There's a point on the way down to Slateford where the little Craiglockhart hills rising in front of you look more appealing than anything that you might find further on, and when I didn't want too epic a walk on Sunday I went off to climb them just because of that - it was only afterwards that I realised I'd now climbed five of Edinburgh's seven hills in lockdown (if you're not too fussy about the top of the castle - I was wandering about the esplanade looking at the statues) and might as well complete the set.
The start was the now-familiar walk down to where the river and canal cross - the visitor centre was active after a fashion, selling hot drinks from a window, although no one seemed to be taking up this opportunity.
I hadn't really stopped to look at the sculpture opposite the entrance before, but I've been to all these places now, so appreciated it.
I had thought about briefly following the canal, but climbing up to it and then finding a way out again seemed like more trouble than it was worth - but of course I still had to climb the same height on the road, curving through the houses to pass one monument to a nearby plane crash and come out on the main road by another to Wilfred Owen's war poetry, somewhere near the Craiglockhart sports centre.
The pond is tucked in behind another row of houses, a surprisingly large expanse once you've found it.
A board here explained some of the history of the area, with the ponds used for boating in summer and curling and skating in winter and the nearby hydropathic hotel used as a hospital during WW1, and tennis becoming popular later.
A path zigzags up to join a broader path running behind back fences, one of which a dog was doing its best to tunnel under - I thought I'd gone too far along and missed a way up, but it turned out to be further on than I expected, path then steps and then an open space which led to a signpost which told me how to get to the top of the hill.
The summit is a lovely open space, and although it's the lower of the two hills the views are very good. The side towards Wester Craiglockhart hill and the Pentlands is golf course, and near the fence were my first true bluebells of the year.
The other side looks over trees to Corstorphine Hill and Fife.
The summit itself is marked by a bench, unusually deep from front to back and surprisingly comfortable to sit on.
Rather than retracing my steps I had another go at joining the WH route, which I had been going round backwards from the start and then abandoned in favour of the signpost, wandering down the other side until I found a gap in the wall to go through.
A shady woodland path leads along the outside of another wall, passing above an old house all boarded up, and eventually curving round to lead back to the clearing with the signpost. I'd been in three of the four directions by now, either leaving or arriving, so chose the fourth, indicated as Glenlockhart Road, which did seem to be right when I thought about it.
Further down I had a choice of up to the left and down to the right - I knew that I was going down, so went right, steeply down steps.
This brought me along the side of the indoor tennis courts, but then brought me back to the pond, where I knew I didn't really want to be - this end had all the swans and ducks, at least.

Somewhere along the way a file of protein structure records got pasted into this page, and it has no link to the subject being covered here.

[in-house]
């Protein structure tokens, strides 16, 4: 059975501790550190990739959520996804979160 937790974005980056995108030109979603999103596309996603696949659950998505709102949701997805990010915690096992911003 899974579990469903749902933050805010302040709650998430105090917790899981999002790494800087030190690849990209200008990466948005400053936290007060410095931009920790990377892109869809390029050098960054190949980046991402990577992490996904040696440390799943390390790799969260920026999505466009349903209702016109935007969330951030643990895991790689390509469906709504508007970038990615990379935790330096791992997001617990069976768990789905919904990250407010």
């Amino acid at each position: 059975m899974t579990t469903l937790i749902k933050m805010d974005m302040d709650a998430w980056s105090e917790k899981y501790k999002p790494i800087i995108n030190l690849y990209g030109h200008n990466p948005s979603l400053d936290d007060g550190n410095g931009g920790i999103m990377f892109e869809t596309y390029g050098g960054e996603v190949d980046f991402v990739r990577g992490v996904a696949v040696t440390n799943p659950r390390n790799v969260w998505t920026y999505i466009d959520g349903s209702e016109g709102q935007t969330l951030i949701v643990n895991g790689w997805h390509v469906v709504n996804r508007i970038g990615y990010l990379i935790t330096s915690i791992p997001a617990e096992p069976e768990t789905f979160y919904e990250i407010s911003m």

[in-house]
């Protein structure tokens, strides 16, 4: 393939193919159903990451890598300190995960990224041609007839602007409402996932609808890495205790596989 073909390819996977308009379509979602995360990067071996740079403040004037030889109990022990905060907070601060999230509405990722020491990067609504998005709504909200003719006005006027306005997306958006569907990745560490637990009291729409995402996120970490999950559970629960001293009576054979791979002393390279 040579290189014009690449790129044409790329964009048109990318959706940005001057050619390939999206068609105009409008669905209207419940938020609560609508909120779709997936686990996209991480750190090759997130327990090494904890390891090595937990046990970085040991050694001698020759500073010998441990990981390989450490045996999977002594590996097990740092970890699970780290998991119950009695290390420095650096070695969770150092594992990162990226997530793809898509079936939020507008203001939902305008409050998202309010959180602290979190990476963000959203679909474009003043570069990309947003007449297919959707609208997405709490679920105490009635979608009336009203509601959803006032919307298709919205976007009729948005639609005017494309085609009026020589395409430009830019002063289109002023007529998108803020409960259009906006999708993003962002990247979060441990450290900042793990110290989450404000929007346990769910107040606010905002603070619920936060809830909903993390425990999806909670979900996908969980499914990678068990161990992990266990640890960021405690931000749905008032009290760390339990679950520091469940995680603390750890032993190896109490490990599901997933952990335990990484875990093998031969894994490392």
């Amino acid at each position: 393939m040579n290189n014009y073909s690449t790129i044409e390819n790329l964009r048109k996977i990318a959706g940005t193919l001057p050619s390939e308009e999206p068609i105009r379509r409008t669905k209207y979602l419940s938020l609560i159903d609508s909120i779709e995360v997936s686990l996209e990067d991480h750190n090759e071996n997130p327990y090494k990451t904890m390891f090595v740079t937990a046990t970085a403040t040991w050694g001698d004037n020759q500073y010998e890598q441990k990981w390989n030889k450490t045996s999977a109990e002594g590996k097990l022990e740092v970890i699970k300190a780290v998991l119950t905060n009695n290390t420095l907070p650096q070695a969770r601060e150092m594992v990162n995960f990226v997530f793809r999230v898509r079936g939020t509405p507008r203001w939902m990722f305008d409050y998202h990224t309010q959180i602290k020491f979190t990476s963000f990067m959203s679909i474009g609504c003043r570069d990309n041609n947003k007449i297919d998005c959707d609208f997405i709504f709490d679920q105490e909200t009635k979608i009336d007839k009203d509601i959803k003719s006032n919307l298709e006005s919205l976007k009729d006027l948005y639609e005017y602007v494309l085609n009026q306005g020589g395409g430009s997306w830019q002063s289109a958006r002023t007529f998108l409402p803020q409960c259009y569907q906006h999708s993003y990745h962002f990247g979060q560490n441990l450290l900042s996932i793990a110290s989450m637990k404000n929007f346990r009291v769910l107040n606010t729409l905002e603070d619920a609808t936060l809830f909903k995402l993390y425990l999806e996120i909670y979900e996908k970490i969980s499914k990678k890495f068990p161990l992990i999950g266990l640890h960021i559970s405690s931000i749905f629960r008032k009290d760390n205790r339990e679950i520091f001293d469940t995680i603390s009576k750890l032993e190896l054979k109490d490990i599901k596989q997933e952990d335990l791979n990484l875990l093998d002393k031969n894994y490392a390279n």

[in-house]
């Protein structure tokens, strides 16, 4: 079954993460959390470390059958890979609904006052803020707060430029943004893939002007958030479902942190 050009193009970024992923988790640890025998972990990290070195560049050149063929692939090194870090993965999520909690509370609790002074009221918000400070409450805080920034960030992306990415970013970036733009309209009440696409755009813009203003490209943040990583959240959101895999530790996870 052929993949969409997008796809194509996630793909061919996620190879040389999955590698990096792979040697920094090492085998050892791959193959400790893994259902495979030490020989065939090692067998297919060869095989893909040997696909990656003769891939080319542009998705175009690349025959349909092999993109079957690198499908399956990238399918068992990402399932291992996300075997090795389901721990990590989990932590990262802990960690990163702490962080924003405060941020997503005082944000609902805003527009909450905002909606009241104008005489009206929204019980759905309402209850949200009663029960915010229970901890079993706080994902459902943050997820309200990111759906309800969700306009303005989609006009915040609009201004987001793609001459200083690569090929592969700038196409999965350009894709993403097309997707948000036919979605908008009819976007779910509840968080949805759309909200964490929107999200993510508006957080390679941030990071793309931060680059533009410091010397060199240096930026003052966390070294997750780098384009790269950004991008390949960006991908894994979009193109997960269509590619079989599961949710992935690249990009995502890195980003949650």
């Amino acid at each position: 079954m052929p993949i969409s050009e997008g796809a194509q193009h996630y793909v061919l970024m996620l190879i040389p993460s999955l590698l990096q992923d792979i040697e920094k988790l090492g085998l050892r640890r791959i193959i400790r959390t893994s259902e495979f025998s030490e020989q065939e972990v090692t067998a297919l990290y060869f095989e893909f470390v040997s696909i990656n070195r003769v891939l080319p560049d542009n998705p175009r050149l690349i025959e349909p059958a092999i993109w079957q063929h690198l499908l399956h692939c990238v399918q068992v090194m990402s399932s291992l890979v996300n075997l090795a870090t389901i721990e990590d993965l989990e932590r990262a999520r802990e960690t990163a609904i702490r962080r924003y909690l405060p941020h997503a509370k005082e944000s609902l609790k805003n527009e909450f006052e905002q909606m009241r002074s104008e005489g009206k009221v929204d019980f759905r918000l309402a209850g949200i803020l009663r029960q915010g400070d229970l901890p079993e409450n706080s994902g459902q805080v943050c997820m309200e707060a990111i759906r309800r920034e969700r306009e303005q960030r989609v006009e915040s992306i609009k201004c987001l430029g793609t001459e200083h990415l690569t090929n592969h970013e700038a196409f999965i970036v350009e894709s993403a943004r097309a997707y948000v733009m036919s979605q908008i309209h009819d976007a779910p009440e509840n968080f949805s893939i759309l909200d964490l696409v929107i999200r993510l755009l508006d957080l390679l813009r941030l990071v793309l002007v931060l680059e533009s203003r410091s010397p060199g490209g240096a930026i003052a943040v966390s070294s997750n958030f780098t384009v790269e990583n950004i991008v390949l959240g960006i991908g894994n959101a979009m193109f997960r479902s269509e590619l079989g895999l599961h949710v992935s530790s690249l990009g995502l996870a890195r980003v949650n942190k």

The path along this side brought me round the other side of the tennis courts, and I thought I was heading up to the road, but when I looked at the map I realised that I really had to head back the way I'd come - past the indoor courts again, and up the steps, and along the uphill path, to come down again on Glenlockhart Road, where an elderly lady nearly got herself run over dashing across the road to ask me for directions, which seemed rather ironic.
I wasn't entirely sure of the next step, but it seemed that instead of heading into the university grounds I had to follow the road along, and although the path turned out to be through a dilapidated looking gate, it was quite clear when I got there, and had possibly the tallest foxgloves I've ever seen.
The path led round the foot of the hill, then began to climb over the end, where another path led up towards the summit, coming up into the open with a view back towards the first hill, with Arthur's Seat lurking behind.
This is a much smaller summit, although it's the higher one and has the trig point - it reminded me of the summit of the Braid Hills, but on an even smaller scale.
The Ochils were posing very well with the bridges in front of them, and the higher hills behind faint in the haze.
The official instructions told me to retreat the way I'd come up, but there obviously was a path down the other side, plunging between the gorse bushes - it was a bit loose in places, and fairly steep, but it was fine, although I turned the wrong way at the bottom and ended up entangled in another patch of the golf course, before retracing my steps to follow the track along the back of the university.
If I had kept to my plan of not making this too epic I would have gone home the same way as I had come, but that was unexciting and instead I came up with a plan to go and find the little peninsula with Colinton church which I had missed out when following the river the week before - down the long road past the barracks to Colinton village, and then down a long flight of steps to the group of houses at river level, and over the bridge.
The church building itself is fairly new, but the site is old - a thousand years or so old, with the first church on the site founded around 1095.
This is RLS country, as his maternal grandfather was minister of the church when he was a child, and there is a statue of him outside the church gate, as well as poetry on various walls - which explains the tunnel, I suppose.
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